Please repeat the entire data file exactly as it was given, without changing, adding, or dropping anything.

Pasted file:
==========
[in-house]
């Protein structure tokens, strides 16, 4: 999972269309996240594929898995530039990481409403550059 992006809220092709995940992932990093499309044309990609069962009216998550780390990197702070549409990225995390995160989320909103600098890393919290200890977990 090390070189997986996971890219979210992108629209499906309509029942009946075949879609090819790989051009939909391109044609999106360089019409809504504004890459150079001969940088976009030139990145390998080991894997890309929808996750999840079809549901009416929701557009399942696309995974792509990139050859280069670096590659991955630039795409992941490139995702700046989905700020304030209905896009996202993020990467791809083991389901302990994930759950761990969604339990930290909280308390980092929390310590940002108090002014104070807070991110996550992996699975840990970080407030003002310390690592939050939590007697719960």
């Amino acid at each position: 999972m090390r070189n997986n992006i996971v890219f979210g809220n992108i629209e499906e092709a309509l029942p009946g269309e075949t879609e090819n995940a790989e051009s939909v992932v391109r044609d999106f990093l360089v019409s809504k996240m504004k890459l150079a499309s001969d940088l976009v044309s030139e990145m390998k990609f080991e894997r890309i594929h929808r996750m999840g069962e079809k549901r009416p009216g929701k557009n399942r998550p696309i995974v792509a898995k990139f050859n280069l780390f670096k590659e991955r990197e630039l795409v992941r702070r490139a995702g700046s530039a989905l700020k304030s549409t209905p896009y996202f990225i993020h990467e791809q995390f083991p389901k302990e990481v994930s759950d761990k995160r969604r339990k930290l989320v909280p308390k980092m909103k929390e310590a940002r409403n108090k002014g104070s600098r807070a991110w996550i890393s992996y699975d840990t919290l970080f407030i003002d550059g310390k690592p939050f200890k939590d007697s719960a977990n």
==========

[in-house]
């Protein structure tokens, strides 16, 4: 999972269309996240594929898995530039990481409403550059 992006809220092709995940992932990093499309044309990609069962009216998550780390990197702070549409990225995390995160989320909103600098890393919290200890977990 090390070189997986996971890219979210992108629209499906309509029942009946075949879609090819790989051009939909391109044609999106360089019409809504504004890459150079001969940088976009030139990145390998080991894997890309929808996750999840079809549901009416929701557009399942696309995974792509990139050859280069670096590659991955630039795409992941490139995702700046989905700020304030209905896009996202993020990467791809083991389901302990994930759950761990969604339990930290909280308390980092929390310590940002108090002014104070807070991110996550992996699975840990970080407030003002310390690592939050939590007697719960």
């Amino acid at each position: 999972m090390r070189n997986n992006i996971v890219f979210g809220n992108i629209e499906e092709a309509l029942p009946g269309e075949t879609e090819n995940a790989e051009s939909v992932v391109r044609d999106f990093l360089v019409s809504k996240m504004k890459l150079a499309s001969d940088l976009v044309s030139e990145m390998k990609f080991e894997r890309i594929h929808r996750m999840g069962e079809k549901r009416p009216g929701k557009n399942r998550p696309i995974v792509a898995k990139f050859n280069l780390f670096k590659e991955r990197e630039l795409v992941r702070r490139a995702g700046s530039a989905l700020k304030s549409t209905p896009y996202f990225i993020h990467e791809q995390f083991p389901k302990e990481v994930s759950d761990k995160r969604r339990k930290l989320v909280p308390k980092m909103k929390e310590a940002r409403n108090k002014g104070s600098r807070a991110w996550i890393s992996y699975d840990t919290l970080f407030i003002d550059g310390k690592p939050f200890k939590d007697s719960a977990n």